Friday, November 18, 2005

Choose, Fuckers! or... Not How I Wanted It To Be

Periods 1-6-7 came in worse, lower academically and behaviorally, full of rowdy boys trying to show how hard they are, how funny and clever they are, but we've bonded now. Getting obnoxious teenage boys to focus and work hard is something I've become good at. Periods 3-4-5 were less ridiculous, less low (only three years behind) but it's never fully clicked. They generally work hard when given work, but are just incapable of 1) listening and 2) shutting the fuck up. Wednesday I gave the directions signal, got attention, repeated directions twice and was about to release them to do the task when J. shouts out a dumb-ass question that revealed he was completely not listening, and I literally head-butted the white-board in frustration so hard it got silent real, real fast. I've never head-butted a white-board before, and never in front of students, but it's fast becoming ridiculous. Transitions are freakin awful, taking far longer to accomplish and always, always necessitating the use of multiple re-direction procedures/techniques. They are woefully behind in all of our whole-class reward systems and are actually going backwards -- getting further away from earning rewards.

So yesterday it was normal absurdity x10. I stopped class twice, and handed out three "Reality of School" essays, the worst consequence I have, requiring students to copy an essay subtitled "Why Am I Here," which contains great insights such as: "The teachers at this school know more than I do about what will be worthwhile and useful for me in the future. They are here to provide me with information and skills that will make me a better prepared and more self-confident individual. Because I am a teenager, and completely irrational, I may not appreciate that right now, but I will one day..." Finally, I just stopped. I made them sit with straight backs, staring at two statements written on the board:

I need a teacher.

I need a baby-sitter.

Then I sat down, and we remained like that for over a half hour.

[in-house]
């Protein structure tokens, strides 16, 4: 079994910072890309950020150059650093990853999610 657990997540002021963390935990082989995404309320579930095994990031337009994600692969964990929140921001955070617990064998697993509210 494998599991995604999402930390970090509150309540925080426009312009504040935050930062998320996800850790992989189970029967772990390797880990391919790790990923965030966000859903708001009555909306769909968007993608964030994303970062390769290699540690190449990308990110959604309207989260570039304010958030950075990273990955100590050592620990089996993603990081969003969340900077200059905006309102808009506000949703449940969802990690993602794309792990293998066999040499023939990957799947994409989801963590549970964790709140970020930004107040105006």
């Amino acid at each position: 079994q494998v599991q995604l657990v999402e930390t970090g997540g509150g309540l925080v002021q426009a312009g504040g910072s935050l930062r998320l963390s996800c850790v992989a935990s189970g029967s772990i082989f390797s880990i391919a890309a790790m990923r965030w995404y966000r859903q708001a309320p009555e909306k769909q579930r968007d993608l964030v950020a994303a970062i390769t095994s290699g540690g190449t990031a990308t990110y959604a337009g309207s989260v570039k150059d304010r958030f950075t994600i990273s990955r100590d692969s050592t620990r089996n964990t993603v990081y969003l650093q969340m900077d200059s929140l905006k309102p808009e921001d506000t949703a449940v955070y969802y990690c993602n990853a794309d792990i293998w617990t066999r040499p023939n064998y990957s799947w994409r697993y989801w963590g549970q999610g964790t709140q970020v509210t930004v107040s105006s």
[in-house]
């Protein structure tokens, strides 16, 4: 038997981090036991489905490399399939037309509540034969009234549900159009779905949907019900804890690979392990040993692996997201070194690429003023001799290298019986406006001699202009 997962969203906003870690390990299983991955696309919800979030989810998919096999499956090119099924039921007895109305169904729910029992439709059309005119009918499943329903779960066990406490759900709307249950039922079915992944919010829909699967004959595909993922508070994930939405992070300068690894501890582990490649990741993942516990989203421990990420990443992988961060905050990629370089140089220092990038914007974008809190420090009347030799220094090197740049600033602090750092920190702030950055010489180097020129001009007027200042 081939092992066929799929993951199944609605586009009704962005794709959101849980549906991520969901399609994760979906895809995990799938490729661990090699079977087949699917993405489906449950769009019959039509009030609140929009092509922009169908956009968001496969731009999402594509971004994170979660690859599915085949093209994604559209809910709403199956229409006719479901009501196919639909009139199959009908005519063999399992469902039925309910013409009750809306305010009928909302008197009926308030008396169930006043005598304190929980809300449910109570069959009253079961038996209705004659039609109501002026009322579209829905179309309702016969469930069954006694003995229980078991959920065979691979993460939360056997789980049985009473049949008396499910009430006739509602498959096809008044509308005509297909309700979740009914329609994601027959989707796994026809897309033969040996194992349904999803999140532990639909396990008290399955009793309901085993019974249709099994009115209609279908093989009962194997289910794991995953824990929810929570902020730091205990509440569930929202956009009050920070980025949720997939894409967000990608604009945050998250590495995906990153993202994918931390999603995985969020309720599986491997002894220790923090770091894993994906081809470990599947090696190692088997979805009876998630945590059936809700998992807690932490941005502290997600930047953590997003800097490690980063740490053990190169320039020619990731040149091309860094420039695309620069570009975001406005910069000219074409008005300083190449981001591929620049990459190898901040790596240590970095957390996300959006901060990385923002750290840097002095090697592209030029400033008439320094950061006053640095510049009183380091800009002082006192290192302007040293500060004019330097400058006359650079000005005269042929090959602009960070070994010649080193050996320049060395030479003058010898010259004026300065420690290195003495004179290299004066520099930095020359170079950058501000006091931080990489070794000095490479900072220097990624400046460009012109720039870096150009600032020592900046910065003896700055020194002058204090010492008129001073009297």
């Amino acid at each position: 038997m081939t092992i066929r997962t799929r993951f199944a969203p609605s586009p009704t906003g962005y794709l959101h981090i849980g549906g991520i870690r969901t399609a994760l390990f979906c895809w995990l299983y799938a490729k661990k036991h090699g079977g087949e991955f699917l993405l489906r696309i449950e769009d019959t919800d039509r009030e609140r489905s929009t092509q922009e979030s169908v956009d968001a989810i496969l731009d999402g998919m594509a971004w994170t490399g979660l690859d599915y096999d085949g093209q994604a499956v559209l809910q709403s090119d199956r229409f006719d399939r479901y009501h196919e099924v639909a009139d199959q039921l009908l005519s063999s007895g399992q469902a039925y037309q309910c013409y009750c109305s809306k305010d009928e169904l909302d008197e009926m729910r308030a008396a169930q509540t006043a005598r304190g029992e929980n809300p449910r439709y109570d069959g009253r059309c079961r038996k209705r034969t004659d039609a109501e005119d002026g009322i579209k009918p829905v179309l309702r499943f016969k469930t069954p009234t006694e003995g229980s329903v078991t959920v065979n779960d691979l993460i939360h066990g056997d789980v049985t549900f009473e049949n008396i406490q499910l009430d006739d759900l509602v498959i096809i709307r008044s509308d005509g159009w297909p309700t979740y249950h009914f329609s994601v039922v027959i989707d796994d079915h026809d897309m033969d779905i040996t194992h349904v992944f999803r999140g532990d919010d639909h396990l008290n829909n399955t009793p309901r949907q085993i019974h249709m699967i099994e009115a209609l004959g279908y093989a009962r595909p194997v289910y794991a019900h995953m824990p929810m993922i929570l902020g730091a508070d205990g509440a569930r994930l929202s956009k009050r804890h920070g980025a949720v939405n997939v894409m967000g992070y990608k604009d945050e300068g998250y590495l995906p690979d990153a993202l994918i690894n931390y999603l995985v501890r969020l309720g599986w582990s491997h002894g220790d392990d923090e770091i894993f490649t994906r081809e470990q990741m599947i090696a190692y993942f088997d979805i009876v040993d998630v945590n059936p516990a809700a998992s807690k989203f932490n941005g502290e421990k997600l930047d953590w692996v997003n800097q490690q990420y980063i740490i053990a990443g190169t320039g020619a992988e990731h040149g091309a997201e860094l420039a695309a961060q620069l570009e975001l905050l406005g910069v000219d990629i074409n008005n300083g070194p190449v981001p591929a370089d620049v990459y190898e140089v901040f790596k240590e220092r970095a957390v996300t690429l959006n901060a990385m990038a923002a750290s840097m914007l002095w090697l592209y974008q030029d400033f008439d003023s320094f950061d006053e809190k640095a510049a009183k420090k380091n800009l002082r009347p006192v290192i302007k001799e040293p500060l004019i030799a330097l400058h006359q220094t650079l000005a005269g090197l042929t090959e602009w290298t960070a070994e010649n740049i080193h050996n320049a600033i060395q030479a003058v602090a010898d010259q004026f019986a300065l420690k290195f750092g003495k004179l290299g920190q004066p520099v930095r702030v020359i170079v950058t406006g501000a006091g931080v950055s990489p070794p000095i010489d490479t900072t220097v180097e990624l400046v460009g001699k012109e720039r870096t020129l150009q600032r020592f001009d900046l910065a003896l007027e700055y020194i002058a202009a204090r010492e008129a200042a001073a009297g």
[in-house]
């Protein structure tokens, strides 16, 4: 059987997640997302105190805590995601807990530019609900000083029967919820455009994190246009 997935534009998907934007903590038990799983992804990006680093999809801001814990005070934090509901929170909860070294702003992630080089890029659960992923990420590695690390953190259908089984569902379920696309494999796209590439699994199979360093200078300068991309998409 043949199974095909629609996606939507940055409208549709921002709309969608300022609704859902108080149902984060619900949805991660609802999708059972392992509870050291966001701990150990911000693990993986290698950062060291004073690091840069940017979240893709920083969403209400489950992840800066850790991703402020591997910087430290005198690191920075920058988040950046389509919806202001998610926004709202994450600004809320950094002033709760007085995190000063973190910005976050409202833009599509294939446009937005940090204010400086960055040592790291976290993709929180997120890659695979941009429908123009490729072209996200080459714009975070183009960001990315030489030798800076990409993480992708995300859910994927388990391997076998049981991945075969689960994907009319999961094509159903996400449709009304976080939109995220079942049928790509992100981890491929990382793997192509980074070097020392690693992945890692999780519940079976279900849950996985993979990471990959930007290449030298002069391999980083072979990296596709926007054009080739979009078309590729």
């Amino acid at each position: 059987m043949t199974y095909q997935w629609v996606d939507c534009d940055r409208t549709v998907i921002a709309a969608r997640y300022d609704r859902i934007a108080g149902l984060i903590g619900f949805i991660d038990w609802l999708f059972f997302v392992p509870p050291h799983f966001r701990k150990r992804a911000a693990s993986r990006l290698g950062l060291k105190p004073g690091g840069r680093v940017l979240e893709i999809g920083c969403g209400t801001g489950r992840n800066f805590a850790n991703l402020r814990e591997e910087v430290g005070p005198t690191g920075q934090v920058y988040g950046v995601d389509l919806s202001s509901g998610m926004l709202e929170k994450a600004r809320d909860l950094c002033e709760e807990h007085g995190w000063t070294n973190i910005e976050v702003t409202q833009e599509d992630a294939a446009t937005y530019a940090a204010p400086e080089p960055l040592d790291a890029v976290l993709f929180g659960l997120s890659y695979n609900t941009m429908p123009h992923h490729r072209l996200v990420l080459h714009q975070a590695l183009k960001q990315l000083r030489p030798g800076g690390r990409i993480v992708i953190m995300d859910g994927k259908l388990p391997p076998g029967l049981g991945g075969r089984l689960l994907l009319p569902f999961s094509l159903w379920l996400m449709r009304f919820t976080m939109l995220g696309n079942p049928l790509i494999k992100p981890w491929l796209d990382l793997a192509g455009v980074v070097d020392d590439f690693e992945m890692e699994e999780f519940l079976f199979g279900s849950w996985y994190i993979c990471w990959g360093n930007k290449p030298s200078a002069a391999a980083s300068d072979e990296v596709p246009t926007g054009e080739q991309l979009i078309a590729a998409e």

Eventually, I passed out post-it notes and made them choose which statement was true, explaining that I could teach them or baby-sit them; it was their choice, but while I was a pretty good teacher, I was a horrible baby-sitter, and only knew how to make them sit with their hands folded in a dark room. When the votes came back saying they needed a teacher, I explained everything that needed to change, underlining the reality that in the absence of those changes we would spend periods 3, 4, and 5 sitting still and staring at the board. Then I made them choose again. At that point it had been dark and silent for 47 minutes. I told them to silently put their folders away, go home and really think about what they wanted.

"If you are truly ready to face the world with the academic skills of a 3rd grader, then fine. Admit it to me, admit to yourself, and we'll find another place for you to be. If reading, writing, and analyzing like a 3rd grader is all you want, let's stop pretending. If that's all you want, you're wasting your time and my time. Go get a job..."

Man, I hate this shit. This isn't what I want, this isn't how I want it to be, but keeping going like we were would be stupid and worthless.

7 Comments:

Blogger posthipchick said...

I'm sorry- I hate when that happens. We've all been there- doing things we never wanted to do. Sometimes it's what they need to hear, though.

7:46 PM  
Blogger leyla said...

this is sorta how i felt when i discovered that "Get your books out. Read the first paragraph on page 118 NOW" worked better than "Ok, so how about we open our books. Can we begin reading the beginning of the chapter. . .

for these and many other reasons -- including gramsci's thesis that scholarship in adult life is virtually impossible if kids don't master simple things like being able to sit up straight and concentrate and read for at least a few hours, i am a supporter of kipp. as someone who was raised with little or no discipline or structure regarding behavior and school responsibilities, i can say that life is easier if you are given structure/strict environments.

now, demeaning kids in public is just too much. but that's another topic.

1:37 AM  
Blogger tarheelcoach said...

What exact purpose did the kids sitting there doing nothing serve? All it did was prove that adults can act like 3rd graders just as well as teenagers.
You want them to behave? Come up with some more effective consequences than blindly copying a passage. That is not a punishment to most teenagers - they would rather do that than be required to put any thought into something they don't necessarily have an interest in.
You want the kids to perform? Stop berating them and treating them like little kids, and maybe they will stop acting like little kids.